Keywords: Biliary cystadenoma, Diagnosis, Hepatic cysts, Ultrasound
Core tip: We present a case of a 57-year-old woman who was diagnosed with polycystic liver ten years ago. She had intermittent abdominal discomfort and pain in the past 2 years. Last month, she was admitted to our hospital, and underwent exploratory laparotomy with left hepatic lobectomy, right liver cyst fenestration, and cholecystectomy. She was then diagnosed with giant biliary cystadenoma complicated with polycystic liver.
Biliary cystadenoma (BCA) is a rare hepatic neoplasm. Although considered a benign cystic tumor of the liver, BCA has a high risk of recurrence with incomplete excision and a potential risk for malignant degeneration. Correct diagnosis and complete tumor excision with negative margins are the mainstay of treatment. Unfortunately, due to the lack of presenting symptoms, and normal laboratory results in most patients, it is hard to distinguish BCA from other cystic lesions of the liver. Definitive diagnosis requires histological examination following formal resection. We describe a 57-year-old woman initially diagnosed with polycystic liver who was subsequently diagnosed with a giant intrahepatic BCA in the left hepatic lobe. This indicates that importance should be attached to hepatic cysts in the ultrasound (US) examination, and computed tomography (CT) or magnetic resonance imaging (MRI) should be performed for further examination when a diagnosis of BCA is suspected.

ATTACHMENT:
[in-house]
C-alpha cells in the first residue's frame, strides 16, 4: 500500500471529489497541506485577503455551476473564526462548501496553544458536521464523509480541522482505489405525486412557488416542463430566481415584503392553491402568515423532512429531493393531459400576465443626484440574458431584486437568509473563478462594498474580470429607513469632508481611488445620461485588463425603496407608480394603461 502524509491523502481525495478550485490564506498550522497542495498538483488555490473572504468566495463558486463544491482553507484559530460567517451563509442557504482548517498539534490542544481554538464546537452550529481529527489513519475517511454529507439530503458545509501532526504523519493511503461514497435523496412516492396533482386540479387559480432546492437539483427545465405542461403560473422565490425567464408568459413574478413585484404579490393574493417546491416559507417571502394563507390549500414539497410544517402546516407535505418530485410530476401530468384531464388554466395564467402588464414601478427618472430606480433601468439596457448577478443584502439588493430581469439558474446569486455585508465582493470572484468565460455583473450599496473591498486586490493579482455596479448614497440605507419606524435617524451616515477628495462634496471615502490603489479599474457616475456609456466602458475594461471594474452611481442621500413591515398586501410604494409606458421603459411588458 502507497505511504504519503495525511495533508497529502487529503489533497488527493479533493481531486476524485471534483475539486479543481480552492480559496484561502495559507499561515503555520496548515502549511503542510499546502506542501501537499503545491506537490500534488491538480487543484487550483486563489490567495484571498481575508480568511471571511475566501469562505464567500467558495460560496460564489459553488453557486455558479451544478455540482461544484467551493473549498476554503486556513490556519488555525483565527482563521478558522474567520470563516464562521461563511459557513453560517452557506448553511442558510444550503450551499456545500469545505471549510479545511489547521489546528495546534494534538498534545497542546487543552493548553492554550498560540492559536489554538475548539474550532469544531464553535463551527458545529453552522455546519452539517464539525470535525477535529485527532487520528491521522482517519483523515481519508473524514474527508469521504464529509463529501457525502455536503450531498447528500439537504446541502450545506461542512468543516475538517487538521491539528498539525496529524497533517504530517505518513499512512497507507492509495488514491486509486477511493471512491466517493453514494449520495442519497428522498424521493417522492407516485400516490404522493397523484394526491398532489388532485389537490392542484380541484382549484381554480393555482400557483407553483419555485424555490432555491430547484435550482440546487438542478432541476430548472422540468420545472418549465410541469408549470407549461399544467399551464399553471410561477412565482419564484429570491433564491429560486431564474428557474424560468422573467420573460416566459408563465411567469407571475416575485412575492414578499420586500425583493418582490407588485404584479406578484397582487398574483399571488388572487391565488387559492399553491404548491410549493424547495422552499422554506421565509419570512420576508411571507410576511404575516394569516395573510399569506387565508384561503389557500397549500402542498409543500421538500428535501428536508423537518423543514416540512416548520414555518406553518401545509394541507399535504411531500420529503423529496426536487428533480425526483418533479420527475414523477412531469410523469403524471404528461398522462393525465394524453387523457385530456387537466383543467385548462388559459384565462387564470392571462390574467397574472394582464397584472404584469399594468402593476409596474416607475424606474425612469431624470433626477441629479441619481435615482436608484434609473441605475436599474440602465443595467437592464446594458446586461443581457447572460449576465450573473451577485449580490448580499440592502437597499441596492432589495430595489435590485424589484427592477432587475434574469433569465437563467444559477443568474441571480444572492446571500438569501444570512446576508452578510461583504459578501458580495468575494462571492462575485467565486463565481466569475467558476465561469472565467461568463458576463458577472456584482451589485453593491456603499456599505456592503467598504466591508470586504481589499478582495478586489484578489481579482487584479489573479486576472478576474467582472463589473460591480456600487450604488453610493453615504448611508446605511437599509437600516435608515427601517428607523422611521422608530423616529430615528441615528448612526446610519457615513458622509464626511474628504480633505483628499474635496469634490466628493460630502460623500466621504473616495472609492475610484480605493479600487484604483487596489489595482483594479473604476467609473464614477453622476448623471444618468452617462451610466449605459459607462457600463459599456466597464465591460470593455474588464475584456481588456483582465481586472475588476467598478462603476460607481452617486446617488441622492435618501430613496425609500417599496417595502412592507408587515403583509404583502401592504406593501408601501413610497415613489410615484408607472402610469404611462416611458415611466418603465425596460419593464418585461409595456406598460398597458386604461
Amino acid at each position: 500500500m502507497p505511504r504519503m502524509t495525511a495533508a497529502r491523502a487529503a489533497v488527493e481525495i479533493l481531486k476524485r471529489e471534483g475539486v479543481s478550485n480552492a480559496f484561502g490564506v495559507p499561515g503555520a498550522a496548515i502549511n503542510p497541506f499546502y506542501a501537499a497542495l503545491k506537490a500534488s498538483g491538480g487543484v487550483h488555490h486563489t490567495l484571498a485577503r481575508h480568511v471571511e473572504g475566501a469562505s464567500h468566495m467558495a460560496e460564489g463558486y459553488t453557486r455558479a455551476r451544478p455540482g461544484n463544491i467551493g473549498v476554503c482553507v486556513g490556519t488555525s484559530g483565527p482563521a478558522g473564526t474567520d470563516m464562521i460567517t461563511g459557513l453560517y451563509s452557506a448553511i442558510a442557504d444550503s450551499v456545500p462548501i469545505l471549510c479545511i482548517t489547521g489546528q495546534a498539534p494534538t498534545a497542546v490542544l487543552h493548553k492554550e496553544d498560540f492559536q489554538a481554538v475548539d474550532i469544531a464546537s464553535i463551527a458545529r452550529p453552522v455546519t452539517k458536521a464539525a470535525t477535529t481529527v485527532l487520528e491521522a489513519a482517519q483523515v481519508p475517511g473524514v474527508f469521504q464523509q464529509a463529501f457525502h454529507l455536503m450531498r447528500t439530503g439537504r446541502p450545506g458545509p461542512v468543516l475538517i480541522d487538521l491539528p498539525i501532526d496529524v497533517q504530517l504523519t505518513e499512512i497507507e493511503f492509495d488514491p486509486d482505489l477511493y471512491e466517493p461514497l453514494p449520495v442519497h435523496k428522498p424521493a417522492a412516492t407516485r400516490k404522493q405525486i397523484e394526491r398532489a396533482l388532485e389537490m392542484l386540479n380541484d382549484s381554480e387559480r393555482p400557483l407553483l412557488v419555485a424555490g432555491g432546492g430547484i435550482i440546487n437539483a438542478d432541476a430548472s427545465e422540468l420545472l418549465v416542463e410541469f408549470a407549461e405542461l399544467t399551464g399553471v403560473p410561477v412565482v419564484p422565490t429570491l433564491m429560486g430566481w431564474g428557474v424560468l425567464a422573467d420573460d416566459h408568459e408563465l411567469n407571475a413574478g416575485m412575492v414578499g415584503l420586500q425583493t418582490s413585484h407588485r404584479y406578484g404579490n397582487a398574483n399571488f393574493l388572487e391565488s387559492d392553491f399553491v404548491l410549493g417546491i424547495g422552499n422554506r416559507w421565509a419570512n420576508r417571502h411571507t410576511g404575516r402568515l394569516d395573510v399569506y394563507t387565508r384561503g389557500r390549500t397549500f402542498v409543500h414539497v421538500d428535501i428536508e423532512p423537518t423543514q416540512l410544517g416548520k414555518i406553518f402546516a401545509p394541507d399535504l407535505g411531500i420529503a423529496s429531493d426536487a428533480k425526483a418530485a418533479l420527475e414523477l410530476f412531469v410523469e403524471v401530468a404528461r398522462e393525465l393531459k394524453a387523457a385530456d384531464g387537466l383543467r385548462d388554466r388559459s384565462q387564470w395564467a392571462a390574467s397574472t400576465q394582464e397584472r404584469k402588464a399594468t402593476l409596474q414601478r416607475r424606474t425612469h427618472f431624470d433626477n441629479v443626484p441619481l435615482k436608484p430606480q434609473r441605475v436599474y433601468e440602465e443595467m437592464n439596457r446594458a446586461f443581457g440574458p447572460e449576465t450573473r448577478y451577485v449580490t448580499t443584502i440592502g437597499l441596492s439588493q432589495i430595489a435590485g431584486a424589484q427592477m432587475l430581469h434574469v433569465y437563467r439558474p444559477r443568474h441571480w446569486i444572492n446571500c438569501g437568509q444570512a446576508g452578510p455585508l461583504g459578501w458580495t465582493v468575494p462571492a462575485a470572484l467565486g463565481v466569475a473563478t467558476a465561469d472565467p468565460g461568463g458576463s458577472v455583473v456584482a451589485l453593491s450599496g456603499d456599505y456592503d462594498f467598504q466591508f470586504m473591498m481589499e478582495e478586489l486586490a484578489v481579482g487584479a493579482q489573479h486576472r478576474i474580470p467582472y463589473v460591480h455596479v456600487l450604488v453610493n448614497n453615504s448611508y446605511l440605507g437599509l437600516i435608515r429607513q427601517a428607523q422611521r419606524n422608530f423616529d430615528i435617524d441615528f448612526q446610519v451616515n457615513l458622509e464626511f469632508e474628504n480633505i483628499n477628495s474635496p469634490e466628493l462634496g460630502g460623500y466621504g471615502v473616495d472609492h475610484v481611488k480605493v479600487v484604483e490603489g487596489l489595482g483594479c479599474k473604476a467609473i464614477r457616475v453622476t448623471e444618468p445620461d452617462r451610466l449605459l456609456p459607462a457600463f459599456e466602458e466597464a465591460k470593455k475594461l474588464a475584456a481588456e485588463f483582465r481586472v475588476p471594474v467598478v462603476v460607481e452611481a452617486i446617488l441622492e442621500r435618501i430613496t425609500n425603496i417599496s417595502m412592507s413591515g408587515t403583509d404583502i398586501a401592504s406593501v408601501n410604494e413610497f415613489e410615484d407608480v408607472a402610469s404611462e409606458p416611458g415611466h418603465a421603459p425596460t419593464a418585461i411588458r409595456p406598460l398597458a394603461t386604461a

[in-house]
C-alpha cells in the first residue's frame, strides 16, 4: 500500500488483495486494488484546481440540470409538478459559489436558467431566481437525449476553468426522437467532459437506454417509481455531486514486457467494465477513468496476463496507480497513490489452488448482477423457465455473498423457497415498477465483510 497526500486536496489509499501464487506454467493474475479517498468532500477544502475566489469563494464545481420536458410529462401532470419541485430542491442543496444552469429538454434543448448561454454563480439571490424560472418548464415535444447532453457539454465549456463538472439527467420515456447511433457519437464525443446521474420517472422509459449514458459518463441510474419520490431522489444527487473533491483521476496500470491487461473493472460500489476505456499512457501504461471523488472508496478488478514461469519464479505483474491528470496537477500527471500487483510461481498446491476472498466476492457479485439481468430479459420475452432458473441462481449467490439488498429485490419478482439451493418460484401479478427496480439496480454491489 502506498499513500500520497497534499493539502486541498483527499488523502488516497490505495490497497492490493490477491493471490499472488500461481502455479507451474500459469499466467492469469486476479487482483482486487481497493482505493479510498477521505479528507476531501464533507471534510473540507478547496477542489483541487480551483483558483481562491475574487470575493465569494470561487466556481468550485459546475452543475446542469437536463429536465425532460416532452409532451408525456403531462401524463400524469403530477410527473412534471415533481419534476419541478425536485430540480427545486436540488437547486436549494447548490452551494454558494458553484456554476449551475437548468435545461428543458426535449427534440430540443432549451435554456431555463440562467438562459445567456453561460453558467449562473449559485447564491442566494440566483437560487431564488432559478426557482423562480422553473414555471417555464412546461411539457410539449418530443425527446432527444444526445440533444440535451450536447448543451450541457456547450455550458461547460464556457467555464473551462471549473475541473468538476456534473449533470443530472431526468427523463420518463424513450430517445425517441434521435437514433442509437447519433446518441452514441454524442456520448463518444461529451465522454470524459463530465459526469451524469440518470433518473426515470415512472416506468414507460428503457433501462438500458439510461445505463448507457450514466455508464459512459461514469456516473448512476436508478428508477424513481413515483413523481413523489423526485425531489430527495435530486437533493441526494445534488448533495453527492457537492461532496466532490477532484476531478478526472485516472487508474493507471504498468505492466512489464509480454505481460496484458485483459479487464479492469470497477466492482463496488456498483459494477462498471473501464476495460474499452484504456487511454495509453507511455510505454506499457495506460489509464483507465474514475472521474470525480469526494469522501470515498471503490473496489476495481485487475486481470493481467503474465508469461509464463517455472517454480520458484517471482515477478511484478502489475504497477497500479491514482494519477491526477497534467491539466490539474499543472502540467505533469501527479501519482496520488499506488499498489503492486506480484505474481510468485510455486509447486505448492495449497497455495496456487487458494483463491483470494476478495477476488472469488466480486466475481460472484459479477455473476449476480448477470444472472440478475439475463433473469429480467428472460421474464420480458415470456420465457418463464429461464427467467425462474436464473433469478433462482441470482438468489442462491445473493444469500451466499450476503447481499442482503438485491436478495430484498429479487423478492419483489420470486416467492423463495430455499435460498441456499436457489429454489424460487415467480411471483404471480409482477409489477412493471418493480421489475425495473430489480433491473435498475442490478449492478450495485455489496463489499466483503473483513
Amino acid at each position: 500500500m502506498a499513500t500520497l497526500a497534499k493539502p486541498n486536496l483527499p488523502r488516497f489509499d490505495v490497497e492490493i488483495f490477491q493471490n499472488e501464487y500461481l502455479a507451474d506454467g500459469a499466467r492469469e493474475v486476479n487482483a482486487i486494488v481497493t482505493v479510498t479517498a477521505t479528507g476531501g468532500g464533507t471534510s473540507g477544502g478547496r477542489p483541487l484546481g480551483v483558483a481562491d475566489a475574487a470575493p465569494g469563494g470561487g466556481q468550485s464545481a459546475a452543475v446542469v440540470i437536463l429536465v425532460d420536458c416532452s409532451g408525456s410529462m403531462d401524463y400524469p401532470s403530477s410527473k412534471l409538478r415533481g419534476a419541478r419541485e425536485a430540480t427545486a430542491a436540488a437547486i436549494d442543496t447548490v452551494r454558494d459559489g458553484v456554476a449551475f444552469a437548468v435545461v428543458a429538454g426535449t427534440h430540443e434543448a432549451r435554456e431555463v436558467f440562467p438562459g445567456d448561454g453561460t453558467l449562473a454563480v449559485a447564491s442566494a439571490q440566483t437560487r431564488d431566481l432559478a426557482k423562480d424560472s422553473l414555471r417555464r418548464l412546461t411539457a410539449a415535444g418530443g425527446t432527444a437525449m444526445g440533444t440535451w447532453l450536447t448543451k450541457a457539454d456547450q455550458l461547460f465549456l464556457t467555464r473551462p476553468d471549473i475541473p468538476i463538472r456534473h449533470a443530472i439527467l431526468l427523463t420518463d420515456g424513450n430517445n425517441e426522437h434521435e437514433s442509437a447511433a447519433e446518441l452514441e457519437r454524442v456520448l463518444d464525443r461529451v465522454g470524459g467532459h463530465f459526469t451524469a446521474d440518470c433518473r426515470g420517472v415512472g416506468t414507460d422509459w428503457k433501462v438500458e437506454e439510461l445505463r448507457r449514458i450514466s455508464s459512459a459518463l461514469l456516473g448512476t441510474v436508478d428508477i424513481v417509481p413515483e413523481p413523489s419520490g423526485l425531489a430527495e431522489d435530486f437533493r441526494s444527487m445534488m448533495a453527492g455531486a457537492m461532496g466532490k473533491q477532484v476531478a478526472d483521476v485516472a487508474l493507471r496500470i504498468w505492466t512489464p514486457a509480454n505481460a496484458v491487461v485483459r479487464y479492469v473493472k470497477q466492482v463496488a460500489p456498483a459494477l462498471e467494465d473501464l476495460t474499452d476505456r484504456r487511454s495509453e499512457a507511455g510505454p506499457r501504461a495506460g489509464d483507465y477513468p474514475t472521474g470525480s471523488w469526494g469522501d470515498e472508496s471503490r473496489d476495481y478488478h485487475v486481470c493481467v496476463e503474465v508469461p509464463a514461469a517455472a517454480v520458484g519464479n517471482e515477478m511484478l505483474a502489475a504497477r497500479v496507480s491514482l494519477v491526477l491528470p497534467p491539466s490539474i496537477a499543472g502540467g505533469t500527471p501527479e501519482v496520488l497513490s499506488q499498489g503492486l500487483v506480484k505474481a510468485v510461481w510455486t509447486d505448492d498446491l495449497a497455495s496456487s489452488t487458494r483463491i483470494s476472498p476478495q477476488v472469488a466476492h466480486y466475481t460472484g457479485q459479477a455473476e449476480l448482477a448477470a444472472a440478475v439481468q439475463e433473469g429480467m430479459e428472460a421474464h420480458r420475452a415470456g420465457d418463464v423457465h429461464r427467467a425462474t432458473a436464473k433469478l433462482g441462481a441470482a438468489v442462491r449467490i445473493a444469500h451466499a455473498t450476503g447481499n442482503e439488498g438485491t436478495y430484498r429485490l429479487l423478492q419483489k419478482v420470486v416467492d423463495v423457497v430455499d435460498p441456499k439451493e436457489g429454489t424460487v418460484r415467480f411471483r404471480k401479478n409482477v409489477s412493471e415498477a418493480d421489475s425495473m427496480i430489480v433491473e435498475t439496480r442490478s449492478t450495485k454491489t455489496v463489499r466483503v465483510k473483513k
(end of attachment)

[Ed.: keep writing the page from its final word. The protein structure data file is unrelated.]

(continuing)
A 57-year-old woman was admitted to our hospital with intermittent abdominal discomfort and pain for almost 2 years. Discomfort and pain were not related to meals, defecation or change in position, and could be tolerated. Initially, she underwent an US examination of the abdomen at a local hospital. This revealed multiple small cysts in the liver, which caused no particular concern. She had not experienced diarrhea, nausea, vomiting, fever or chills since the onset of symptoms. However, she noticed that her abdominal girth appeared to be slowly increasing in size 1 mo ago, and repeat US examination at an outside institution showed a left hepatic multiloculated cystic mass measuring 21.0 cm × 9.1 cm × 13.6 cm with internal septations and multiple small cysts in the left liver lobe.